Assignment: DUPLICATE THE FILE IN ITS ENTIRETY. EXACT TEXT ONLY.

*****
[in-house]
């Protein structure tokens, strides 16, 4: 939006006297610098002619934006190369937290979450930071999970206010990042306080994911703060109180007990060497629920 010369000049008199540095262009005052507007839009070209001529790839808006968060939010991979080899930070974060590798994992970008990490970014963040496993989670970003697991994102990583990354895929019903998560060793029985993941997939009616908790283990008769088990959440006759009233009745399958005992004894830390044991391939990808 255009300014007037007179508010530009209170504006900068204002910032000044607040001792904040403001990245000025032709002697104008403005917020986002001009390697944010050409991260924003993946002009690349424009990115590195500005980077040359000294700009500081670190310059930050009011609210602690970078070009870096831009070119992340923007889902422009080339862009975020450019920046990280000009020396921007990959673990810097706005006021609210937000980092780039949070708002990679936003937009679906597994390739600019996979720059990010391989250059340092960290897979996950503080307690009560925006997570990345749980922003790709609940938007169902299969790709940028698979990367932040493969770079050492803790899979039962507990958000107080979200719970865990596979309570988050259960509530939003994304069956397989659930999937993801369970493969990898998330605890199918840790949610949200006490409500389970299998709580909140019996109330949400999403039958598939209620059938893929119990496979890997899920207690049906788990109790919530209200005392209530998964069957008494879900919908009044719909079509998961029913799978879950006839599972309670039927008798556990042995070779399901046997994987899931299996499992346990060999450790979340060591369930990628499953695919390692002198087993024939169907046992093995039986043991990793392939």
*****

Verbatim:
[in-house]
């Protein structure tokens, strides 16, 4: 939006006297610098002619934006190369937290979450930071999970206010990042306080994911703060109180007990060497629920 010369000049008199540095262009005052507007839009070209001529790839808006968060939010991979080899930070974060590798994992970008990490970014963040496993989670970003697991994102990583990354895929019903998560060793029985993941997939009616908790283990008769088990959440006759009233009745399958005992004894830390044991391939990808 255009300014007037007179508010530009209170504006900068204002910032000044607040001792904040403001990245000025032709002697104008403005917020986002001009390697944010050409991260924003993946002009690349424009990115590195500005980077040359000294700009500081670190310059930050009011609210602690970078070009870096831009070119992340923007889902422009080339862009975020450019920046990280000009020396921007990959673990810097706005006021609210937000980092780039949070708002990679936003937009679906597994390739600019996979720059990010391989250059340092960290897979996950503080307690009560925006997570990345749980922003790709609940938007169902299969790709940028698979990367932040493969770079050492803790899979039962507990958000107080979200719970865990596979309570988050259960509530939003994304069956397989659930999937993801369970493969990898998330605890199918840790949610949200006490409500389970299998709580909140019996109330949400999403039958598939209620059938893929119990496979890997899920207690049906788990109790919530209200005392209530998964069957008494879900919908009044719909079509998961029913799978879950006839599972309670039927008798556990042995070779399901046997994987899931299996499992346990060999450790979340060591369930990628499953695919390692002198087993024939169907046992093995039986043991990793392939």